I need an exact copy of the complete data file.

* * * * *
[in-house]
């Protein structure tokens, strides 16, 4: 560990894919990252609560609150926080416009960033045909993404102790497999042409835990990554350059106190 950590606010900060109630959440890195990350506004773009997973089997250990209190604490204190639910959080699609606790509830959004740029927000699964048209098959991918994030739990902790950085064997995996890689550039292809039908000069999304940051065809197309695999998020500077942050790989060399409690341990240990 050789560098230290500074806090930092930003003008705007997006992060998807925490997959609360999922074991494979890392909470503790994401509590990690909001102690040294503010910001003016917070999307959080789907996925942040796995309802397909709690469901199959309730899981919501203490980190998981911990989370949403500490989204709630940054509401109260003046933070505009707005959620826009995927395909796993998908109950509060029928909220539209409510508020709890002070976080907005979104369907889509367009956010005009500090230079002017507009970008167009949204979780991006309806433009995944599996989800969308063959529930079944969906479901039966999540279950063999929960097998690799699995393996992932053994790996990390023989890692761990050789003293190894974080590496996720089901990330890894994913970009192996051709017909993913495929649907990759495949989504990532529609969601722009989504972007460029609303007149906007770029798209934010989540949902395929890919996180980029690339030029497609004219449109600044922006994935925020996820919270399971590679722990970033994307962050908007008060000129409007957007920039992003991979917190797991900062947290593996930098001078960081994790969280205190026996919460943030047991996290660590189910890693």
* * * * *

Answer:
[in-house]
């Protein structure tokens, strides 16, 4: 560990894919990252609560609150926080416009960033045909993404102790497999042409835990990554350059106190 950590606010900060109630959440890195990350506004773009997973089997250990209190604490204190639910959080699609606790509830959004740029927000699964048209098959991918994030739990902790950085064997995996890689550039292809039908000069999304940051065809197309695999998020500077942050790989060399409690341990240990 050789560098230290500074806090930092930003003008705007997006992060998807925490997959609360999922074991494979890392909470503790994401509590990690909001102690040294503010910001003016917070999307959080789907996925942040796995309802397909709690469901199959309730899981919501203490980190998981911990989370949403500490989204709630940054509401109260003046933070505009707005959620826009995927395909796993998908109950509060029928909220539209409510508020709890002070976080907005979104369907889509367009956010005009500090230079002017507009970008167009949204979780991006309806433009995944599996989800969308063959529930079944969906479901039966999540279950063999929960097998690799699995393996992932053994790996990390023989890692761990050789003293190894974080590496996720089901990330890894994913970009192996051709017909993913495929649907990759495949989504990532529609969601722009989504972007460029609303007149906007770029798209934010989540949902395929890919996180980029690339030029497609004219449109600044922006994935925020996820919270399971590679722990970033994307962050908007008060000129409007957007920039992003991979917190797991900062947290593996930098001078960081994790969280205190026996919460943030047991996290660590189910890693």